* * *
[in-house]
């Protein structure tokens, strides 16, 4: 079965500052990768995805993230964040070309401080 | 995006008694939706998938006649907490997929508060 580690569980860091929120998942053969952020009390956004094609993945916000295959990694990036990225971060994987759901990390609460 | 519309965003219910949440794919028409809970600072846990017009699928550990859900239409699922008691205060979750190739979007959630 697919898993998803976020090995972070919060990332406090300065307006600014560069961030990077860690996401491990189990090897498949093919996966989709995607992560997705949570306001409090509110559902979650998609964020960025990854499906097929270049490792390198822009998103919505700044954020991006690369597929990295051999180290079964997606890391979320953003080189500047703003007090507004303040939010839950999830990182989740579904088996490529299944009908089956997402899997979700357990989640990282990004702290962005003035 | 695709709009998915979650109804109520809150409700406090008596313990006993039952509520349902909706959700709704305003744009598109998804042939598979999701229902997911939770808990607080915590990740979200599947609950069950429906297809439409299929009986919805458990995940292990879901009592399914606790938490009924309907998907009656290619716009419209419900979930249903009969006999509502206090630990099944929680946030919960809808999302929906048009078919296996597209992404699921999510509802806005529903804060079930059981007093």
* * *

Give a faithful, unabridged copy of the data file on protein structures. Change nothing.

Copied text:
[in-house]
């Protein structure tokens, strides 16, 4: 079965500052990768995805993230964040070309401080 | 995006008694939706998938006649907490997929508060 580690569980860091929120998942053969952020009390956004094609993945916000295959990694990036990225971060994987759901990390609460 | 519309965003219910949440794919028409809970600072846990017009699928550990859900239409699922008691205060979750190739979007959630 697919898993998803976020090995972070919060990332406090300065307006600014560069961030990077860690996401491990189990090897498949093919996966989709995607992560997705949570306001409090509110559902979650998609964020960025990854499906097929270049490792390198822009998103919505700044954020991006690369597929990295051999180290079964997606890391979320953003080189500047703003007090507004303040939010839950999830990182989740579904088996490529299944009908089956997402899997979700357990989640990282990004702290962005003035 | 695709709009998915979650109804109520809150409700406090008596313990006993039952509520349902909706959700709704305003744009598109998804042939598979999701229902997911939770808990607080915590990740979200599947609950069950429906297809439409299929009986919805458990995940292990879901009592399914606790938490009924309907998907009656290619716009419209419900979930249903009969006999509502206090630990099944929680946030919960809808999302929906048009078919296996597209992404699921999510509802806005529903804060079930059981007093």